Can you believe it’s been 35 years since it was published and were you at all intimidated about turning such a well loved property into a comic?

AE: Not at all, I think I’ve lived Fighting Fantasy for so long that it’s ingrained in me. I’ve also had the privilege of working with Ian on this, he has been hugely supportive of the project. The writing (I believe) is strong, the art, colours and lettering look amazing. I’m really pleased with the production value throughout. Additionally, I have the bonus of Jonathan Green in the background ensuring I’m not laying waste to the Freeway Fighter canon!

How was it working with a legend like Ian Livingstone? Was it a collaboration or did you just take his source material and adapt it?

AE: It was a bit of a hybrid, Ian and I discussed different scenarios for Freeway Fighter, but the one we settled on was the origin story of the Interceptor at New Hope. We both felt it was the perfect way to open the series to new fans whilst keeping the hardcore fans in mind too. Ian let me run with the story with only some minor adjustments along the way. He was also heavily involved with the team ensuing the aesthetics of Freeway Fighter kept within his original interpretation. One thing for sure is this is not an adaption, this is an original story with plenty of edge-of-the-seat car action!

How did you approach changing the multi threaded first persons narrative of an FF book and turning it into a more linear comic story? Did you have to create or adapt characters to make it work? If so how did you make it work? 

AE: As it was set before the gamebook, it was easy for me to bypass the complexity of the multi-threaded narrative. My task was to stitch this new background into the original start of the book. I used characters, scenes and set-ups from the Freeway Fighter universe as familiar markers to guide the narrative along its path. To me this was about making the story seem as natural as possible while giving the illusion of ‘choice’ for the protagonists involved.

Did you have any input on the artists and what did they bring to the book in your opinion?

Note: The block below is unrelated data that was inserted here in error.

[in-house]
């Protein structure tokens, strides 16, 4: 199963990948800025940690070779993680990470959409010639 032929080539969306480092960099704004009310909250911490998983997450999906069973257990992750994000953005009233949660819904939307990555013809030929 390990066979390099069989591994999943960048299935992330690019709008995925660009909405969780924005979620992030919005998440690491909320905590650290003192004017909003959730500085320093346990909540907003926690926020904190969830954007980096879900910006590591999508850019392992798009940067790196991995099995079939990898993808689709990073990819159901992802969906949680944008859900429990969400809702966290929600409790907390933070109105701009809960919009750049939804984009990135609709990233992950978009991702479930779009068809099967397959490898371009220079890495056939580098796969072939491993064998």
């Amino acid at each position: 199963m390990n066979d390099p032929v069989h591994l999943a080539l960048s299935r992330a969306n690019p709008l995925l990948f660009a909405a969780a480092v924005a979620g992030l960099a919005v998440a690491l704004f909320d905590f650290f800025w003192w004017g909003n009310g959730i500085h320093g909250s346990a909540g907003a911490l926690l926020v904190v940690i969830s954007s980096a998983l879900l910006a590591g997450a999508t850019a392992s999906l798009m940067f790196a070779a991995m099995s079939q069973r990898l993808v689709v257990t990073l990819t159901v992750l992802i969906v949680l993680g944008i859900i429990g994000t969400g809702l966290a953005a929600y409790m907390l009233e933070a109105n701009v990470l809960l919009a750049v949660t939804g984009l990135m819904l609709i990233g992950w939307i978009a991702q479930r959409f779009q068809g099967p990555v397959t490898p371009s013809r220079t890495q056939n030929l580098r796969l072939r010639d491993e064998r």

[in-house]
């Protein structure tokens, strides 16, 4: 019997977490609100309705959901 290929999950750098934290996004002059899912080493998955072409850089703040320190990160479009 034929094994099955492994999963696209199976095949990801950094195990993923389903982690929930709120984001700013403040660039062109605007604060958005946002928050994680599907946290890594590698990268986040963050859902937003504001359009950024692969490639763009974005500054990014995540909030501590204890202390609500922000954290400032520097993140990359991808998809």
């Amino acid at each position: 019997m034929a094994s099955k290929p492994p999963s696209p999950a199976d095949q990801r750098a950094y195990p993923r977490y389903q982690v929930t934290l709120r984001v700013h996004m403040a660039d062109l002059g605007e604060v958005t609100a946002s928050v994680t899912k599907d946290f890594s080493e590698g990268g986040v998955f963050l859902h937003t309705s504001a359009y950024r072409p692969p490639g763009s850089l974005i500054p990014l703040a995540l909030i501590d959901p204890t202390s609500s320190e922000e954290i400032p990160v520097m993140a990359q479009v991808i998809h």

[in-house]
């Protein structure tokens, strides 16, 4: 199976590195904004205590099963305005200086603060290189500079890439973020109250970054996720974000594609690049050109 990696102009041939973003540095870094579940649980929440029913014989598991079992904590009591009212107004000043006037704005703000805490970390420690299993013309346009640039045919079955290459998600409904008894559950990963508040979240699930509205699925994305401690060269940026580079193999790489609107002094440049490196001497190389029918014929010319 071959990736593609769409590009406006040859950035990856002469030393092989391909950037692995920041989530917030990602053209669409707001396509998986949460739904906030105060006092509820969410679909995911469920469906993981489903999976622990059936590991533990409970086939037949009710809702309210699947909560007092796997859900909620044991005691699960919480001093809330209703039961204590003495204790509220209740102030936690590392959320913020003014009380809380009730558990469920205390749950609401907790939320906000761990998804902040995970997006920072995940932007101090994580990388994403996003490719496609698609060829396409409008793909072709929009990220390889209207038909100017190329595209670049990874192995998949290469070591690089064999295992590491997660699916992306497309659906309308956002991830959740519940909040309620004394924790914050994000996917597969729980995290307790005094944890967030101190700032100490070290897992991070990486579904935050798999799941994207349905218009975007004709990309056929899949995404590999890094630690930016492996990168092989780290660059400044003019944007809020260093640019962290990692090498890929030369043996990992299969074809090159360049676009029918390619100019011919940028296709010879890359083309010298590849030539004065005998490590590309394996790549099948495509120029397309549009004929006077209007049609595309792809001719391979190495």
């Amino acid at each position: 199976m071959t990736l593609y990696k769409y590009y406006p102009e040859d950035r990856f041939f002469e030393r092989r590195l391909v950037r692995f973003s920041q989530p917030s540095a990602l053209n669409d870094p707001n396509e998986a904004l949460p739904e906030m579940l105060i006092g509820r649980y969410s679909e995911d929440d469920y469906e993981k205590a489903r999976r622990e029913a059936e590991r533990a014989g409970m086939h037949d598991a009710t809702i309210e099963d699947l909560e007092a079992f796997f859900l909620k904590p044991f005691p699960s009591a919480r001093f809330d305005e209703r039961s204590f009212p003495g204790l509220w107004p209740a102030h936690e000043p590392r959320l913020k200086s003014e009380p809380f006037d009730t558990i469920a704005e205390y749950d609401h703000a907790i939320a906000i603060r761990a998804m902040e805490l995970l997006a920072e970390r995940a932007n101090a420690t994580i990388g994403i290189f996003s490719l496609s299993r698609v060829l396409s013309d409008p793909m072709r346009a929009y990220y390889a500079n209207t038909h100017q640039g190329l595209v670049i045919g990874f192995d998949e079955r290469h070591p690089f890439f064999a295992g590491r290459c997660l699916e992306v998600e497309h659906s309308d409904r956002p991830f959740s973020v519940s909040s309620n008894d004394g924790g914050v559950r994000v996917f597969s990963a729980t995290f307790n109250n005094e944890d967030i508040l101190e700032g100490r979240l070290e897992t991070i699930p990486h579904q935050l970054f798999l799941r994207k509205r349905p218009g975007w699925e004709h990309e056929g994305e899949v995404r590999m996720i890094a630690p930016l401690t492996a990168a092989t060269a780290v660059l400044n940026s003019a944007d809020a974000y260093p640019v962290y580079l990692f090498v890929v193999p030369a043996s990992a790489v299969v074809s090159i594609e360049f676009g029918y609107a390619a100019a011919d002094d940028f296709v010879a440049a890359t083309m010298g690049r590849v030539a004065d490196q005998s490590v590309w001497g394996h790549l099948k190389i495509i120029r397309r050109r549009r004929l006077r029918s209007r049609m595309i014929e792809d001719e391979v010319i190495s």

AE: I pulled together the team at pretty much the same time as I finished the first draft. I originally worked out a shortlist back in 2012, however by the time the project was funded, Simon Coleby and I had already worked on numerous projects together. I knew what I was going to get from Simon having buddied up on Dark Souls II and Just Cause 3. His pencils and inks are insane! He also compliments my script and isn’t afraid to bring his own ideas to the table. Len O’Grady is Simon’s foil, the natural choice as colourist. His work breathes a richness into Simon’s inks that I’ve not seen anywhere else. Jim Campbell and I have worked well on other projects including Just Cause 3 and S6X. He’s got the unenvious task of taking my onomatopoeia and injecting it with a shot of drama.

Any plans to adapt any more FF books? If so, which ones would you pick and why?

AE: For sure, everything depends on sales of course but as mentioned I’ve already drafted a Deathtrap Dungeon script. I’ve also got an idea for City of Thieves brewing away in the background. Hopefully Freeway Fighter is just the start of the Fighting Fantasy comic series.

And finally, I’m assuming you were a fan of the books growing up, if so how much of a stickler to the FF rules were you – did you roll the dice and make maps, or did you just pick the best route and keep a finger in the page so you could go back if things went wrong?

AE: I’ve already been told off by Ian for this… so you can guess my answer!

Freeway Fighter is available from Titan Comics on May 17th